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Premier League clubs are reportedly contemplating scrapping FA Cup replays as well as advocating for rule changes to be made to the League Cup (Carabao Cup) as part of the ‘New Deal for Football’.
The details of the report, which surfaced in mid-September, aims to reform parachute payments for relegated clubs as well as distribute funds to the English Football League (EFL). The report states that the 2024/25 season will likely be when the proposed rule changes are introduced – with the third and fourth round FA Cup replays to be entirely abandoned from the schedule. However, for that decision to be greenlit, it needs to be agreed upon with the Football Association (FA).
Additionally, the amendments to the League Cup would mean European clubs could potentially forgo participating in the EFL’s showpiece competition, with them provided the option of either not competing or fielding a team of under-21 players instead. The Premier League are hopeful this can provide sides with a much-needed reduction in fixtures in what is an already congested calendar.
While the wheels appear to be in motion for what would be a landmark decision, it is understood that the EFL have not yet been approached with the proposal. However, it has been suggested that they are open to the idea – as it may provide clubs an easier path at progression in the League Cup.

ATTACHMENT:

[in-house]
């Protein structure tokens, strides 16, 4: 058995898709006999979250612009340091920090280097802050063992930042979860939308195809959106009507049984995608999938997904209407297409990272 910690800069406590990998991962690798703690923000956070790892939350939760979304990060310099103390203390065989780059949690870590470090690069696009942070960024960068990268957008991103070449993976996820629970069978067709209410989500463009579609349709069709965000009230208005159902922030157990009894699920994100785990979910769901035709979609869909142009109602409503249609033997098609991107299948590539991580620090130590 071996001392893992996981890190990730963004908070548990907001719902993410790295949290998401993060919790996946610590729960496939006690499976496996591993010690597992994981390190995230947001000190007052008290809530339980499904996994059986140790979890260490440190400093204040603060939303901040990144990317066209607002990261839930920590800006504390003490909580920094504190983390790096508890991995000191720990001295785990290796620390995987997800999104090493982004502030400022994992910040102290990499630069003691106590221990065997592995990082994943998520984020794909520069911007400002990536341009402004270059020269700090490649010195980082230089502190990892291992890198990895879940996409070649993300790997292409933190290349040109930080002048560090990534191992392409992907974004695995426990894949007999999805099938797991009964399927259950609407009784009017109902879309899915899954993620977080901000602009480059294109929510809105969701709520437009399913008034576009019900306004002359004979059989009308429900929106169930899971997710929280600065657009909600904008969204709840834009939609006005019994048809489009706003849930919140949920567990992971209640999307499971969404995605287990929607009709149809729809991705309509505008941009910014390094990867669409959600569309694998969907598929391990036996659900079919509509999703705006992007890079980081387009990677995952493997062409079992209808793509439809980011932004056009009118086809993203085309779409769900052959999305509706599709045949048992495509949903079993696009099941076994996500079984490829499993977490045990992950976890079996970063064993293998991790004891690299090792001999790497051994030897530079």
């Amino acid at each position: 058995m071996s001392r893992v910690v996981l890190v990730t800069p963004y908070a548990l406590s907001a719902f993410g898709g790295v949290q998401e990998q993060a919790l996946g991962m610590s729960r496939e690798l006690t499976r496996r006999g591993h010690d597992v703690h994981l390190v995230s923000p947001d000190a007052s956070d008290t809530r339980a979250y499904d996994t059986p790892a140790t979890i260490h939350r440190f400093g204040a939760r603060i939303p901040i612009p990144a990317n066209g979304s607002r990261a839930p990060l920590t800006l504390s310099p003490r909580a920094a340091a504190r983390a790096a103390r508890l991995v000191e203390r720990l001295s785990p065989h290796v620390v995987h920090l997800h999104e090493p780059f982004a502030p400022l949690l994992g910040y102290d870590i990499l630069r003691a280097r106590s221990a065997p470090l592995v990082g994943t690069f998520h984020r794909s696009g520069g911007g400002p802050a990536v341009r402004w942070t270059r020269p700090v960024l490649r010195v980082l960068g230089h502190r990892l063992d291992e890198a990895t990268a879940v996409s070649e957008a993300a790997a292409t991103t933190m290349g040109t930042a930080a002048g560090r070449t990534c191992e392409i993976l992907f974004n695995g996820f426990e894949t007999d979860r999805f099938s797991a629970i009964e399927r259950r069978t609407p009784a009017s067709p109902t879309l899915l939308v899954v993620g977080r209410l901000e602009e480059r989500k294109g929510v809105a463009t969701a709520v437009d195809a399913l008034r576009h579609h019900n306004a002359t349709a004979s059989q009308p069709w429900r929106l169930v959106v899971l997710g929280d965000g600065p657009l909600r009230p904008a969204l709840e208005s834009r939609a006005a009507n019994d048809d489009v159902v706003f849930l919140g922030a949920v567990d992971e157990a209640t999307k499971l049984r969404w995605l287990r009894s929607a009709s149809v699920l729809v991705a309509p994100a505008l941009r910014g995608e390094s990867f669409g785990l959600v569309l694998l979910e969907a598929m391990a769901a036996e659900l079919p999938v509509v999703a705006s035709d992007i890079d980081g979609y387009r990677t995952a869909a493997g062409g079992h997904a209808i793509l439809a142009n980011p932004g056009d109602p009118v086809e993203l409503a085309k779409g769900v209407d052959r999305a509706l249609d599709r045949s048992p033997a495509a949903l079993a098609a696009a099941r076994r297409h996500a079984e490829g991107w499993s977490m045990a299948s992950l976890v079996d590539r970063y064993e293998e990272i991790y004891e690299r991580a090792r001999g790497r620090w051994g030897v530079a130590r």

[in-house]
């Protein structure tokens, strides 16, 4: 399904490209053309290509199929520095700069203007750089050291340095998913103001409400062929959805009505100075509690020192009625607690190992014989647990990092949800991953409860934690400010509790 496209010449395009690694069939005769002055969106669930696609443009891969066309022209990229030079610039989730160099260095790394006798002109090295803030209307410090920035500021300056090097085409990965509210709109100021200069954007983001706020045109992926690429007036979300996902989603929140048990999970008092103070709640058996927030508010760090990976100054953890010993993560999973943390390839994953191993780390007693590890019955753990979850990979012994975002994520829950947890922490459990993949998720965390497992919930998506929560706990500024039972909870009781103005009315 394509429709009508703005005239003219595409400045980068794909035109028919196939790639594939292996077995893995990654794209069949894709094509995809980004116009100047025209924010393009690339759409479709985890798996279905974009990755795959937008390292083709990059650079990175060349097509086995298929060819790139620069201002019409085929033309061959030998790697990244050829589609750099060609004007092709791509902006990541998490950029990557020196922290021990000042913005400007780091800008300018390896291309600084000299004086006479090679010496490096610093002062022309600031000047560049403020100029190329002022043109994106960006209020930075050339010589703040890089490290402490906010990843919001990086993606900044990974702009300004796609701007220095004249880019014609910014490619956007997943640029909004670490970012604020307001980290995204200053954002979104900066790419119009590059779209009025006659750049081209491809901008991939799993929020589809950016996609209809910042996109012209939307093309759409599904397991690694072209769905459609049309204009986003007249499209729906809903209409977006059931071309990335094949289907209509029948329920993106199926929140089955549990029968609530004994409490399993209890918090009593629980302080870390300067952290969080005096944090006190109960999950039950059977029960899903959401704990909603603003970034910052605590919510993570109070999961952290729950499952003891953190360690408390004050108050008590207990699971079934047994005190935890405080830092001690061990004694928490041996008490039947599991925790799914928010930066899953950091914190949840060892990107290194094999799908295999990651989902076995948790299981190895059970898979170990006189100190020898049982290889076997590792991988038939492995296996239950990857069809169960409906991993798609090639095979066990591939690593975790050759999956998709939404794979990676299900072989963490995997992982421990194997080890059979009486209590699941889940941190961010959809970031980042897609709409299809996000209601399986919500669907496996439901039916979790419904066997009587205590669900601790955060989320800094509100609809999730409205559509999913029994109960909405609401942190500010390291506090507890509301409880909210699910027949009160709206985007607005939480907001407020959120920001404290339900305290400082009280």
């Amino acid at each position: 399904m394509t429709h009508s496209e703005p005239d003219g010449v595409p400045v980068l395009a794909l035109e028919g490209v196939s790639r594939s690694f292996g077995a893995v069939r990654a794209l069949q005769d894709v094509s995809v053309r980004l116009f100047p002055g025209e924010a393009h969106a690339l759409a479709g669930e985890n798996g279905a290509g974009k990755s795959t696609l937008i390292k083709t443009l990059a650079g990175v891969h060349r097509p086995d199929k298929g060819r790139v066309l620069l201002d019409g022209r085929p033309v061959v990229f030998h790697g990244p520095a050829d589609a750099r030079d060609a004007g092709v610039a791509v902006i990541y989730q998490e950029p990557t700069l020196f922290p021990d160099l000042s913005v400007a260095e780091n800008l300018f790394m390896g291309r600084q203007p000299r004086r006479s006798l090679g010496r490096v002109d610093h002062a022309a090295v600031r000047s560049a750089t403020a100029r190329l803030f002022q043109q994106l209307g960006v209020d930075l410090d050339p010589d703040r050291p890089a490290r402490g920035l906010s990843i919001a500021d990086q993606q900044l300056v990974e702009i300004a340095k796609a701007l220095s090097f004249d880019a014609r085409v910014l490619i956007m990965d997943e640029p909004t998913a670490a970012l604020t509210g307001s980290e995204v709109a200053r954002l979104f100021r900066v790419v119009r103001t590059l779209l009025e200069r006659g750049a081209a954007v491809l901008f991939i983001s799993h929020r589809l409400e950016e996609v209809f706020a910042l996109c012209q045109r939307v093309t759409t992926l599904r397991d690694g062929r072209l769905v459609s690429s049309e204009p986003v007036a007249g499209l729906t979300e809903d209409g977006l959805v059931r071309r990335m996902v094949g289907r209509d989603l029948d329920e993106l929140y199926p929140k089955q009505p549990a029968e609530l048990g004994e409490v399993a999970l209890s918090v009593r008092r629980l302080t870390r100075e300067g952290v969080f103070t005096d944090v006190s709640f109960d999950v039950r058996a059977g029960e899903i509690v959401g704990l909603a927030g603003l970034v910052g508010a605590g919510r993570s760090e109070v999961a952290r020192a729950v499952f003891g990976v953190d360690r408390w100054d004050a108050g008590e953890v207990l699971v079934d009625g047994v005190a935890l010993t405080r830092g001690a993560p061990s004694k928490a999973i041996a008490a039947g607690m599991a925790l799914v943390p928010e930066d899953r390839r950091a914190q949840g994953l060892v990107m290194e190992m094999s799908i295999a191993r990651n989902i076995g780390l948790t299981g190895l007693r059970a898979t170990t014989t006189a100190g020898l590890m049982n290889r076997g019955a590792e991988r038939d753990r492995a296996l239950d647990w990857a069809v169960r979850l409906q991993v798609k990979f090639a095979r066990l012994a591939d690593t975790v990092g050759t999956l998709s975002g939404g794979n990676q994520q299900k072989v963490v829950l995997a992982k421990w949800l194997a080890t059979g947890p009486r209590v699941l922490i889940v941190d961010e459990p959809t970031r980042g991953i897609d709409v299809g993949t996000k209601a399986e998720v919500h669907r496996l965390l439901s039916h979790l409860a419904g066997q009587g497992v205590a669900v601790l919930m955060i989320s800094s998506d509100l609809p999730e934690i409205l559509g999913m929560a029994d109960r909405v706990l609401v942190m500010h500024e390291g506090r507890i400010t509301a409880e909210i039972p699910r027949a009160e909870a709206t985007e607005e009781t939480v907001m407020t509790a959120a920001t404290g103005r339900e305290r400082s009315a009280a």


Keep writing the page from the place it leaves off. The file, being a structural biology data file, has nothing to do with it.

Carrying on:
Many participating teams would much rather take part in penalties over that of another game – providing a degree of uncertainty that will surely excite those who partake in football bets.
In spite of the potential overhaul to both competitions in two years’ time, the report notes that the Premier League are not interested in scrapping the League Cup nor are they advocating for FA Cup games to take place mid-week.
In conjunction with a more player-friendly schedule, the financial element of this proposal is worth dissecting. The report outlines that parachute payments will be reduced from £44 million, allowing Championship sides a greater chance at competing with clubs in the Premier League. It comes after the government made a statement warning the Premier League of their obligation to agree to a deal that will see them deliver hundreds of millions of pounds more to the lower clubs, or potentially face
being forced to do so through legislative action.
“It’s just over a year since the failed European Super League bid but it is clear that radical change is needed to protect the future of our national game,” Sports Minister Nigel Huddleston said in April.
“We will work at pace to establish a strong, independent regulator however the football authorities can be taking action now to tackle issues currently facing the game such as the issue of fair distribution of finances throughout the football pyramid and giving fans a greater say in the running of their clubs.”
Since news of the likelihood of the introduction of an independent regulator, the EFL have stated that they are looking to increase their income to the tune of £250 million. It will be interesting to see how negotiations pan out in the coming months.